Your rehabilitation programme will usually start within a few days of surgery, beginning with some simple exercises you can do while lying down or seated. If you have had a leg amputation, you will be encouraged to move around as early as possible using a wheelchair.
You will also be taught “transfer” techniques to help you move around more easily, such as how to get into a wheelchair from your bed.
Once your wound has started to heal, you may begin an exercise programme with a physiotherapist in the hospital gym to help maintain your mobility and muscle strength. This may involve activities such as walking using an early walking aid (a “practice leg”) while supporting yourself with metal bars running either side of you (parallel bars).
After having a prosthetic limb fitted, your physiotherapist will also teach you how to use your prosthetic limb – for example, how to walk on a prosthetic leg or grip with a prosthetic hand.
Physical rehabilitation can be a long, difficult and frustrating process, but many people will ultimately be able to return to work and other activities as a result.
It’s important to keep the skin on the surface of your stump clean to reduce the risk of the skin becoming irritated or infected.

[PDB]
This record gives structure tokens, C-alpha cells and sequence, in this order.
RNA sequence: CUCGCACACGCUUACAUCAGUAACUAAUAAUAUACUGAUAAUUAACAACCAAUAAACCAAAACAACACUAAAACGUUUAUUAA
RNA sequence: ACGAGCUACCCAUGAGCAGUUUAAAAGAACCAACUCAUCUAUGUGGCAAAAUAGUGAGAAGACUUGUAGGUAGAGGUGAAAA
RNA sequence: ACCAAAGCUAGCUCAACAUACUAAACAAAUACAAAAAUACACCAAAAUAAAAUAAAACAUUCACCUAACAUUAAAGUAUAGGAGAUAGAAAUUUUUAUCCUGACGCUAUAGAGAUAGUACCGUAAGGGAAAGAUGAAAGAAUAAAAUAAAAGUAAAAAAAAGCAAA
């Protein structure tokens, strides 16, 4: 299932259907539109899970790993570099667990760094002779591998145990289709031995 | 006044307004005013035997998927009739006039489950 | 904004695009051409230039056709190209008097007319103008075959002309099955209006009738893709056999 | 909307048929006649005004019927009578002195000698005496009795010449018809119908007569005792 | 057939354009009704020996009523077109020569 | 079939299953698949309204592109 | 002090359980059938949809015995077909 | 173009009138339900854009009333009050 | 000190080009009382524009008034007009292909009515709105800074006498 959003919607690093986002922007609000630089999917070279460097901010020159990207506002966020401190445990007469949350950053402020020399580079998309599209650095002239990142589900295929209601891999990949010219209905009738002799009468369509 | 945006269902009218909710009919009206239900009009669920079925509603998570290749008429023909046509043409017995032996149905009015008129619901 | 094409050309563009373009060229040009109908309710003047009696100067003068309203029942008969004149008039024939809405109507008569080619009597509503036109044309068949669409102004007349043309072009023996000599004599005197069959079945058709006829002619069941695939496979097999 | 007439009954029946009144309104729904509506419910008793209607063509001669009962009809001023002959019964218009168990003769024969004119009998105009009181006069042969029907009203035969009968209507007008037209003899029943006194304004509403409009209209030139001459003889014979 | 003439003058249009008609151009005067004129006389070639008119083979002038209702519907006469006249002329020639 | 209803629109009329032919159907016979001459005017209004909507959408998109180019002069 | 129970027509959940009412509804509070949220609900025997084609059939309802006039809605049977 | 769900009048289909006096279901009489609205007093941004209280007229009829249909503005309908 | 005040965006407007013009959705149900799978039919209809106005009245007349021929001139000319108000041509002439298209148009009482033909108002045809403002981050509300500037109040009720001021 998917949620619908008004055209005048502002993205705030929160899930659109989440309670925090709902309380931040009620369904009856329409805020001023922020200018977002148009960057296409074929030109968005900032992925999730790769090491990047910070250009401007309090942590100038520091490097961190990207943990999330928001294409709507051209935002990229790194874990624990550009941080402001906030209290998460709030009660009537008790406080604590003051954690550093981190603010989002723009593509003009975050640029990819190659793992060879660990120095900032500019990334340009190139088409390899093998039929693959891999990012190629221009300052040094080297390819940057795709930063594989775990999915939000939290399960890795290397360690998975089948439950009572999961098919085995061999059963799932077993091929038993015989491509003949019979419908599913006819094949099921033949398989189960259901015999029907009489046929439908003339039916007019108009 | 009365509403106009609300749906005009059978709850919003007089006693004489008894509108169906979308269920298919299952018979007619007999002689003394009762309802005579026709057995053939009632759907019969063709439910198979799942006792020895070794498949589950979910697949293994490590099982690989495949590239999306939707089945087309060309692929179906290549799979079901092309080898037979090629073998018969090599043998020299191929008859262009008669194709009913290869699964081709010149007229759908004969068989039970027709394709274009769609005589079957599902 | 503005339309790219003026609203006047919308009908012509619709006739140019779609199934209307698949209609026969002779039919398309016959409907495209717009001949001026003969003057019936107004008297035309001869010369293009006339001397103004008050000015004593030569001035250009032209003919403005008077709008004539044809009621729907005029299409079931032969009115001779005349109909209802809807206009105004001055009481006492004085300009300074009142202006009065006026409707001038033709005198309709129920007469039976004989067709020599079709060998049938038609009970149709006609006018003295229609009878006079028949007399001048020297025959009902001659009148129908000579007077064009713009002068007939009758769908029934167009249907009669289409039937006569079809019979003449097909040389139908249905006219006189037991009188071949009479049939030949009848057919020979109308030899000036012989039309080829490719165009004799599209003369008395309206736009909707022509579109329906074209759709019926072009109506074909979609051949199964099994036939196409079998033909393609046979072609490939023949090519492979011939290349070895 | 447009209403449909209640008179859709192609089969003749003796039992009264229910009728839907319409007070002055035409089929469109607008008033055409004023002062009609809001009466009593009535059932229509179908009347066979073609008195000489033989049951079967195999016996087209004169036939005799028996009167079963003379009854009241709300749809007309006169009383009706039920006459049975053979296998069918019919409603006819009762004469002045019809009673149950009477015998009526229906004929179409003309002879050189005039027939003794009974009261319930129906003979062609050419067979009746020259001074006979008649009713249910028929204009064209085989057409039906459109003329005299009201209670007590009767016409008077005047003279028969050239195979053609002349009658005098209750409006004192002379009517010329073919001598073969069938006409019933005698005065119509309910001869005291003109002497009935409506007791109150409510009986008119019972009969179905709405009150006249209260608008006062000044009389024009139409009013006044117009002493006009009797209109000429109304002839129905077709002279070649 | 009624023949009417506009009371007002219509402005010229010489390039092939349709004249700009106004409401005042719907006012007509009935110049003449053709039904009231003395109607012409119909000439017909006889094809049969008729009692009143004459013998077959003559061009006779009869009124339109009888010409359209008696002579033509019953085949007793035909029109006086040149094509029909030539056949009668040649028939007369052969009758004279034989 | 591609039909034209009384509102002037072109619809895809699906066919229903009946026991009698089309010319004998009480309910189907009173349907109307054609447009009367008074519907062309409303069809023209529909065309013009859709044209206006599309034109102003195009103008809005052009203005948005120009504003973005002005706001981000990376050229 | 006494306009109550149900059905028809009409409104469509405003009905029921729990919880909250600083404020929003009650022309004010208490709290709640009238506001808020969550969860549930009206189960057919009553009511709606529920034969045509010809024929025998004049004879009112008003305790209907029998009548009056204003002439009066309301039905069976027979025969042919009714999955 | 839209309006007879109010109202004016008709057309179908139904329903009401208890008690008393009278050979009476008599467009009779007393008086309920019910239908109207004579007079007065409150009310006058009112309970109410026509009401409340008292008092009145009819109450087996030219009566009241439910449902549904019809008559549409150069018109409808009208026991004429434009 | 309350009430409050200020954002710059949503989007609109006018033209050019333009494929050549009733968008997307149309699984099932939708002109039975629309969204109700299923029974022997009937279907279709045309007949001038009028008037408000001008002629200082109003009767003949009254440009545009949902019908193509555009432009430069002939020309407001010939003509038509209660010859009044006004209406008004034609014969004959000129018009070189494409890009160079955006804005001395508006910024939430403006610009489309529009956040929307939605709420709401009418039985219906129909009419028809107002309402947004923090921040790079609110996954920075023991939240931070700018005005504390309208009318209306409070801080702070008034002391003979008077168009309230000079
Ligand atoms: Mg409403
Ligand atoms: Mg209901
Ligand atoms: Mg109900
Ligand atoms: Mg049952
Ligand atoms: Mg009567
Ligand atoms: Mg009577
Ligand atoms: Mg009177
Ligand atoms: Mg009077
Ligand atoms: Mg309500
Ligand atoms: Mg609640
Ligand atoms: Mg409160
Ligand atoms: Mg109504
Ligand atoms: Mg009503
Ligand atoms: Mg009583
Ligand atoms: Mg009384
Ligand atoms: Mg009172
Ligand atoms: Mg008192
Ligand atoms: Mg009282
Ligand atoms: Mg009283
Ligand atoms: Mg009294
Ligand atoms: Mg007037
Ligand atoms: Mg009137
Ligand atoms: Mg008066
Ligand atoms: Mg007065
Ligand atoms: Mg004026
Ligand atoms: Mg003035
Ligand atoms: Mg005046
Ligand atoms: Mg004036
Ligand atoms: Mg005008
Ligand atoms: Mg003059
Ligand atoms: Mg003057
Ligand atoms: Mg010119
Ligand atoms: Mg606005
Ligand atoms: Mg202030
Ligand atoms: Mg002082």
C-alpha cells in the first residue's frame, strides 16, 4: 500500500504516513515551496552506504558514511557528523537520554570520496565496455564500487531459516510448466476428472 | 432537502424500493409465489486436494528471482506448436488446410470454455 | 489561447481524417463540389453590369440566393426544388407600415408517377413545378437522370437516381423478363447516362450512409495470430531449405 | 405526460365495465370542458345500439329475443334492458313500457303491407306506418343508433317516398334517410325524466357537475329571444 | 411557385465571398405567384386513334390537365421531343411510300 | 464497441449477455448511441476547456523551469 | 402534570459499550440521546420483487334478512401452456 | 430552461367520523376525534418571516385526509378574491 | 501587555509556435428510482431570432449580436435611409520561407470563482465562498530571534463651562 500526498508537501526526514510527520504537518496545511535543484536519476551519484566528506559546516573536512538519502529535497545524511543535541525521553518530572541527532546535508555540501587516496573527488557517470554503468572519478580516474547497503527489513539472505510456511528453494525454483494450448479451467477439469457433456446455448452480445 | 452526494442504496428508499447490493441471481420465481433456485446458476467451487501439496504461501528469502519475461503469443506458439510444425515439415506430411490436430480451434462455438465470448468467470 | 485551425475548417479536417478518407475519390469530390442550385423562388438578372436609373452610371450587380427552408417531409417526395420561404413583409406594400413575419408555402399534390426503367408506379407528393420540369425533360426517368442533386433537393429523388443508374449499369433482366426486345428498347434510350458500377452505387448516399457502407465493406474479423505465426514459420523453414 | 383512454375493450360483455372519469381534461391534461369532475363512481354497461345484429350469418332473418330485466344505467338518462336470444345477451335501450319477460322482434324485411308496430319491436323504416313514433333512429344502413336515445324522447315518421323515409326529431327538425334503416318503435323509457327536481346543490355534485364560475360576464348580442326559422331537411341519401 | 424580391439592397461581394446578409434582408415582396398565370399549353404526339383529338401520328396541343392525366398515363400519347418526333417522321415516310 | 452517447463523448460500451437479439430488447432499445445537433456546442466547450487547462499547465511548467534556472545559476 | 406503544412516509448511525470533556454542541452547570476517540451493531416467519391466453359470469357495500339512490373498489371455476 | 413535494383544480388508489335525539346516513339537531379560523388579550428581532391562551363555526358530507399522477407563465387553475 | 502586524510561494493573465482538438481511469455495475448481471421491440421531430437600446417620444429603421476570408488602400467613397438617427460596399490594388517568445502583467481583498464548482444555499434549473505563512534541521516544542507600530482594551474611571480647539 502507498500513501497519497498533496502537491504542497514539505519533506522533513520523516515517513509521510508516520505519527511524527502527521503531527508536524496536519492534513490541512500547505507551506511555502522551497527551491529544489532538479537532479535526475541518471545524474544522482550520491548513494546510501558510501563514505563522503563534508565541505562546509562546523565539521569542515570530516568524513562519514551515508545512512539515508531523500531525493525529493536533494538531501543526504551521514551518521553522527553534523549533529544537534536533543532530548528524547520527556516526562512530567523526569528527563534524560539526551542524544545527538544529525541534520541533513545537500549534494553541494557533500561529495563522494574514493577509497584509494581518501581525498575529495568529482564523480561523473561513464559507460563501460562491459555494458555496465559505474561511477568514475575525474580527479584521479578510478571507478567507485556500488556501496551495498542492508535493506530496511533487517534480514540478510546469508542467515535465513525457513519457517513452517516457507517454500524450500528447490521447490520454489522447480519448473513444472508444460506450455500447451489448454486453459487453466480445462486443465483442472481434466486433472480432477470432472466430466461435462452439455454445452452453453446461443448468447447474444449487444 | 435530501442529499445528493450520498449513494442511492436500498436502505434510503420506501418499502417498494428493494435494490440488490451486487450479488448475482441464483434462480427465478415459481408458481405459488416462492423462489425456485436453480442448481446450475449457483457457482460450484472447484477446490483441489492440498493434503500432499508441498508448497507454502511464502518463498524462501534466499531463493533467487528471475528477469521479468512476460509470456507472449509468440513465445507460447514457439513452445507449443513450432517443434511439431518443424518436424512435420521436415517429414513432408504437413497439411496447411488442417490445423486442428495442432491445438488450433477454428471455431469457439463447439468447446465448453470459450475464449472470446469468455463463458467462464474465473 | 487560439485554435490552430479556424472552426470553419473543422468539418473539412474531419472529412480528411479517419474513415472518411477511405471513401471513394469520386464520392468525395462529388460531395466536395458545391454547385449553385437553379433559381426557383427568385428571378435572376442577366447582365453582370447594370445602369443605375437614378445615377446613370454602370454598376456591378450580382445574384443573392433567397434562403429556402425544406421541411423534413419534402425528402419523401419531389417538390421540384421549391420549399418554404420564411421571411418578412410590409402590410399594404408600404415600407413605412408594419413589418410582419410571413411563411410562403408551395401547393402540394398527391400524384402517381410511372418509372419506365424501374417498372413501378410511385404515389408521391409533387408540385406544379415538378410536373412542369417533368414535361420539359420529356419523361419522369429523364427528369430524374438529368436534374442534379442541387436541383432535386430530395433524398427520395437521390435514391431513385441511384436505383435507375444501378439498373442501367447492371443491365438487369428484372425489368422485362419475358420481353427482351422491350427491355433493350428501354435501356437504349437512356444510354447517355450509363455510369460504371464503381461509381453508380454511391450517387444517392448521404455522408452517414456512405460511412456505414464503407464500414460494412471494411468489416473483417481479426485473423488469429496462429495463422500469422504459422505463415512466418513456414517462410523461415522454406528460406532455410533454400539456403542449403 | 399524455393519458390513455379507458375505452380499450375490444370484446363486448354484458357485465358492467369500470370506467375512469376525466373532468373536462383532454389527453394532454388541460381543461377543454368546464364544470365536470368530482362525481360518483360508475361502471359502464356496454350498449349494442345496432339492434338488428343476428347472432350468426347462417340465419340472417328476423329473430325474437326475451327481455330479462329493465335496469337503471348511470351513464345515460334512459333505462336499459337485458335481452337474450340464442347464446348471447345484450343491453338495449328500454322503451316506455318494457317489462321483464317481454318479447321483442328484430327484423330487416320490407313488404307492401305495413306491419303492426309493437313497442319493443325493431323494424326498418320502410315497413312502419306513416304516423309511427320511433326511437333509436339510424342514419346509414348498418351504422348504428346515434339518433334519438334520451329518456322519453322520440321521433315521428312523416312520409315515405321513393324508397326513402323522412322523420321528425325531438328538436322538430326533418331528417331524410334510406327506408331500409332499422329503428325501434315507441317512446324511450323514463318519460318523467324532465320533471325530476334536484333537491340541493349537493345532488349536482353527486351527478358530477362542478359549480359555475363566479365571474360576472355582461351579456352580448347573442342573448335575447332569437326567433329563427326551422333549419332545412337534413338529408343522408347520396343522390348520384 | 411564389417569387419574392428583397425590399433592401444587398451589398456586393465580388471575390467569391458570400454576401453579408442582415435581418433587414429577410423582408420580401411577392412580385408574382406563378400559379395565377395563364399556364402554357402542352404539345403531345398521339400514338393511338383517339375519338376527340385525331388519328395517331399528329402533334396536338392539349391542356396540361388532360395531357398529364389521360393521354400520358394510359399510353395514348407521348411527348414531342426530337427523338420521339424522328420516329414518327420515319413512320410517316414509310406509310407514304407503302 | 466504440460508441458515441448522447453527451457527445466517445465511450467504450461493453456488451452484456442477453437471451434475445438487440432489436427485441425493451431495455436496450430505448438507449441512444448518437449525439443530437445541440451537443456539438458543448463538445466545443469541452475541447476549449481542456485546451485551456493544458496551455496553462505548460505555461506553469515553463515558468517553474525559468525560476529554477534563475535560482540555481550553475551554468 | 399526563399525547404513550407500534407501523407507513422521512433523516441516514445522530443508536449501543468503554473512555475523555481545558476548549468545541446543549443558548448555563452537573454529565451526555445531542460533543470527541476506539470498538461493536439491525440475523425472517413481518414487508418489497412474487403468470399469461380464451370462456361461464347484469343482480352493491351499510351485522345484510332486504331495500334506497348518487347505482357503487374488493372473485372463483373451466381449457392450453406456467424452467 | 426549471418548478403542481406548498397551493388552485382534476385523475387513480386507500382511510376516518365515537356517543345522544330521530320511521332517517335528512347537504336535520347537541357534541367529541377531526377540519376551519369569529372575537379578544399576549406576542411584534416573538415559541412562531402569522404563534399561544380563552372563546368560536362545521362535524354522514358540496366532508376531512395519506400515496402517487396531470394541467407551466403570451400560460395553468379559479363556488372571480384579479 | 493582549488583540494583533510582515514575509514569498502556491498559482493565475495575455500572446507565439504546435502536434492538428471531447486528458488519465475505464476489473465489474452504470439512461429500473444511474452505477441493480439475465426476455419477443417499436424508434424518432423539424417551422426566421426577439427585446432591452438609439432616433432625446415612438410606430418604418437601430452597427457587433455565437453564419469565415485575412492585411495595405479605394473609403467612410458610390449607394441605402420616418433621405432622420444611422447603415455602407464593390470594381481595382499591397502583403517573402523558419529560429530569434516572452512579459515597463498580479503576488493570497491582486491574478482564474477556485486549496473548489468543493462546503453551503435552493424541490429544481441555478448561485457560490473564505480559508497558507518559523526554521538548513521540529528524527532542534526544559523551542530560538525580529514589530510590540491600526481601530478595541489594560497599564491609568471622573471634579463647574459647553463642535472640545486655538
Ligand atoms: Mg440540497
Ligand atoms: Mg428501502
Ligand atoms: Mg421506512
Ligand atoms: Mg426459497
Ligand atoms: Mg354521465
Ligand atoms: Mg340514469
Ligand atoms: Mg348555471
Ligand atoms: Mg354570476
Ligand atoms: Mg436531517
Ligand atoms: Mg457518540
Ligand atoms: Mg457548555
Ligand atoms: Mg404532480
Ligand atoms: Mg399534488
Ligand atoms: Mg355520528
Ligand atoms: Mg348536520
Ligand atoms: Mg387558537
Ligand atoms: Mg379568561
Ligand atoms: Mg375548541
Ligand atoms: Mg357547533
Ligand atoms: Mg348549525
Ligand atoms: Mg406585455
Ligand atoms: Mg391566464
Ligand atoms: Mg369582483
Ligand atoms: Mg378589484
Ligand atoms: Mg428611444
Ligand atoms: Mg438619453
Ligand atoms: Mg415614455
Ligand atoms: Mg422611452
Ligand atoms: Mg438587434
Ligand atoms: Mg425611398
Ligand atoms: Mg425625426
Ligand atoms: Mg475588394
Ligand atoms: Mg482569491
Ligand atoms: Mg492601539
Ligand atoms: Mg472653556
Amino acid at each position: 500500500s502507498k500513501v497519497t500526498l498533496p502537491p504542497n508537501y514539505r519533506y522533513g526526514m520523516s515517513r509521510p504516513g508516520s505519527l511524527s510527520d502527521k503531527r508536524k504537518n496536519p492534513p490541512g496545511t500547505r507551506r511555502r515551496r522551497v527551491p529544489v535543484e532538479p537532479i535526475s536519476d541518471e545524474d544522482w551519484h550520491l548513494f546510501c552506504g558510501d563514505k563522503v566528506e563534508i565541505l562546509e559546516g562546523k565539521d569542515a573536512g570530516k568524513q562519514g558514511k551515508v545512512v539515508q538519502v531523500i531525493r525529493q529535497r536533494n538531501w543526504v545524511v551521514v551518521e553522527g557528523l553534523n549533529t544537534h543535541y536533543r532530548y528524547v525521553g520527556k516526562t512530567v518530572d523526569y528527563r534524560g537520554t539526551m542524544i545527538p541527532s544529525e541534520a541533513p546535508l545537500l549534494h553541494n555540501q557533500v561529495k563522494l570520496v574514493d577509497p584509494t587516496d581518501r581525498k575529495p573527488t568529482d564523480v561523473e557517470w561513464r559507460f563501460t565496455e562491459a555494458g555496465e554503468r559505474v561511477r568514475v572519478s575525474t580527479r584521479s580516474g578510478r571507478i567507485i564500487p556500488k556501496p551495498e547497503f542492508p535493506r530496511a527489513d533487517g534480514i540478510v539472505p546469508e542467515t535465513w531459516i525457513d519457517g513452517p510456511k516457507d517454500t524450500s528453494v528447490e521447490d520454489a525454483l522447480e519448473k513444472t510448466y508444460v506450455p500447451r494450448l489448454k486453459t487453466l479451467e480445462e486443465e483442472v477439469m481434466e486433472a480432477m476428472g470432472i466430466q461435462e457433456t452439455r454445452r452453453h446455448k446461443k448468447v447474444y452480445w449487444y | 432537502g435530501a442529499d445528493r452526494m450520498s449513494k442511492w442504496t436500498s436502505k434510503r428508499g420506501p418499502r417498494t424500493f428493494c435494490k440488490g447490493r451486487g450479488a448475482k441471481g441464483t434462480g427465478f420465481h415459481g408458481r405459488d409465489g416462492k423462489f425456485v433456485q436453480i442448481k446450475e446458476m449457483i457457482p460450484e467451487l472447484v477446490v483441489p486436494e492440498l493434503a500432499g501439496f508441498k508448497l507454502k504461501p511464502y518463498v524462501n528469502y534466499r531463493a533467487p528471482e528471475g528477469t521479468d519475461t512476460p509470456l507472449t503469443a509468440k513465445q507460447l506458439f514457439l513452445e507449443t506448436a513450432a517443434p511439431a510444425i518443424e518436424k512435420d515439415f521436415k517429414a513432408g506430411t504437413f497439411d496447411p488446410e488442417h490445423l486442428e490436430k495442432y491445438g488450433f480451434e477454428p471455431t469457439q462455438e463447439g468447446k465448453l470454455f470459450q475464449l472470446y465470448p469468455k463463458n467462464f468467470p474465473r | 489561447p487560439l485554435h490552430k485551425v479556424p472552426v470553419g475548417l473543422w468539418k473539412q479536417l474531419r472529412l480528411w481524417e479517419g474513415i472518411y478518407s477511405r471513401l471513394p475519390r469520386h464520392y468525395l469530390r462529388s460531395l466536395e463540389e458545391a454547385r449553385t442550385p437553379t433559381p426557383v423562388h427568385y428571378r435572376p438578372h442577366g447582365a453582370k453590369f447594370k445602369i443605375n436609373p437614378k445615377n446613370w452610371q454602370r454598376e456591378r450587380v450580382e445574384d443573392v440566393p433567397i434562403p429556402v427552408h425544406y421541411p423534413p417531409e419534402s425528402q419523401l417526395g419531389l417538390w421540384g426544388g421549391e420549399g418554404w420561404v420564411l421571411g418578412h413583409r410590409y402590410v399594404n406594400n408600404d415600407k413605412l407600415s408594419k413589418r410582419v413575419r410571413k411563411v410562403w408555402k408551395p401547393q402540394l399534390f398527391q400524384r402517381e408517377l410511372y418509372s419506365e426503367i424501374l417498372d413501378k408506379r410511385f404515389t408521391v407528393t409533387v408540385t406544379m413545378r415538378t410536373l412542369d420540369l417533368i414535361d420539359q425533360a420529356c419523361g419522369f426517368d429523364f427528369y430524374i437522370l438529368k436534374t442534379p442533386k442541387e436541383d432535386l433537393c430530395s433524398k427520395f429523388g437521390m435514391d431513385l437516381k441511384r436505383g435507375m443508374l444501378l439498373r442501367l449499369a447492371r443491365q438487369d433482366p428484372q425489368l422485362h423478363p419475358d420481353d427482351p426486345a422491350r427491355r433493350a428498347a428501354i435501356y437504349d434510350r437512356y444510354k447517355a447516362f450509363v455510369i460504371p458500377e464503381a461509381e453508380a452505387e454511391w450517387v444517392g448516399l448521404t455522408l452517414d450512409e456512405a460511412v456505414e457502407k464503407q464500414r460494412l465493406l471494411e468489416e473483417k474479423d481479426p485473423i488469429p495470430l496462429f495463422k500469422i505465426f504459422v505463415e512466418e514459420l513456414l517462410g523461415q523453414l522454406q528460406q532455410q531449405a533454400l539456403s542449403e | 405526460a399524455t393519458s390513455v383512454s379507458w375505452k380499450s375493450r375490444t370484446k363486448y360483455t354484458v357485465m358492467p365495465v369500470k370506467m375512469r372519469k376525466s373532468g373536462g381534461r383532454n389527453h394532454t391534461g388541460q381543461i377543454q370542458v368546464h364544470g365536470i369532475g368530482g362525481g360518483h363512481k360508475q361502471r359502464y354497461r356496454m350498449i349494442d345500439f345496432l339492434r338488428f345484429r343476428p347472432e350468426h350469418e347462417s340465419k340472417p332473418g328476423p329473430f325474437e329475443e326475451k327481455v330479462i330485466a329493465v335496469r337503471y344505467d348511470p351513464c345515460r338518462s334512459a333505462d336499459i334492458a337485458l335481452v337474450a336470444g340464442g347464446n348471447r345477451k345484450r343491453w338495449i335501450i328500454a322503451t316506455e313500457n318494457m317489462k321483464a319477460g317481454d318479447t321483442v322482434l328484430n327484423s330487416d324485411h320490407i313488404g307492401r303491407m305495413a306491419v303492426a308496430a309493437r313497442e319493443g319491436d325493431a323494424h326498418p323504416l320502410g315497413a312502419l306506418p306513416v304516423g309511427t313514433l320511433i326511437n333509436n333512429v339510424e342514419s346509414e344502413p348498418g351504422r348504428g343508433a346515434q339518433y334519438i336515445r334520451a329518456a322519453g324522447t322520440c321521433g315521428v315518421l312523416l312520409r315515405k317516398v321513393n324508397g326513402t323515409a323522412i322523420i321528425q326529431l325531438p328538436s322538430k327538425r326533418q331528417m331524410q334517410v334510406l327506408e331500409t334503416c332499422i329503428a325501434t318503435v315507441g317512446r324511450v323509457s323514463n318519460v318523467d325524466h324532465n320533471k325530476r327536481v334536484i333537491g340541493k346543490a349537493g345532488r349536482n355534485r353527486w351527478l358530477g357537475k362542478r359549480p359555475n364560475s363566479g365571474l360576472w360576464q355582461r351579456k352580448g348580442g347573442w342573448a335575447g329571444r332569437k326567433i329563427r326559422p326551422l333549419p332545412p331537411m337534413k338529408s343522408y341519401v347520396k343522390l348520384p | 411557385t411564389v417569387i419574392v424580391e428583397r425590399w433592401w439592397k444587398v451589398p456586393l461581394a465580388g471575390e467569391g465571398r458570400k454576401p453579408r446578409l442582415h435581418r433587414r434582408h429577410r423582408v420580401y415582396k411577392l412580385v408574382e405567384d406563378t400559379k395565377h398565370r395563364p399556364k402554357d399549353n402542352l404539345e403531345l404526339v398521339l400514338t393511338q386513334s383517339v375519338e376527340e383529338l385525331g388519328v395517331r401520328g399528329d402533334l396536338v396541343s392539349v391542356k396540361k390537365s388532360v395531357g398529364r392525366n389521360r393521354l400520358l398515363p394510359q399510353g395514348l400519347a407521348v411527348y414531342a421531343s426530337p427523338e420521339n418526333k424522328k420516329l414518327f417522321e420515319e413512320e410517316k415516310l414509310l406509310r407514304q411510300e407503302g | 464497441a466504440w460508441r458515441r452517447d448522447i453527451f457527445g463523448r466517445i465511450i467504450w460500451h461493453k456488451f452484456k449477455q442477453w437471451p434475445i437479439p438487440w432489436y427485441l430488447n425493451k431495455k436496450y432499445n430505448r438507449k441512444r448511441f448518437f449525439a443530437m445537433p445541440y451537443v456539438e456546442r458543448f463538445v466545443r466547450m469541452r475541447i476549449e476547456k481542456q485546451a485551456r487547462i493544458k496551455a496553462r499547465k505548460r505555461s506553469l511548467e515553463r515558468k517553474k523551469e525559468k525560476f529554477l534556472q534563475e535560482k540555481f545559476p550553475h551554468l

Wash your stump gently at least once a day (more frequently in hot weather) with a mild unscented soap and warm water, and dry it carefully.
If you regularly take baths, do not leave your stump submerged in water for long periods of time because the water will soften the skin on the stump, making it more vulnerable to injury.
If your skin becomes dry, use a moisturising cream before bedtime or when you are not wearing your prosthesis.
Some people find wearing one or more socks around their stump can also help absorb perspiration and reduce skin irritation. The size of the stump may change as swelling goes down, meaning the number of socks you need to use may vary. Make sure you change the socks every day to maintain a hygienic environment.
If you have a prosthetic limb, clean the socket regularly with soap and warm water.
Check your stump carefully every day for any sign of infection, such as:
- warm, red and tender skin
- discharge of fluid or pus
- increasing swelling
If you think you may be developing a skin infection, contact your care team for advice.
Taking care of your remaining limb
After having a leg or foot amputated, it’s very important to avoid injury and damage to your remaining “good” leg, particularly if your amputation was needed because of diabetes, as your remaining leg may also be at risk.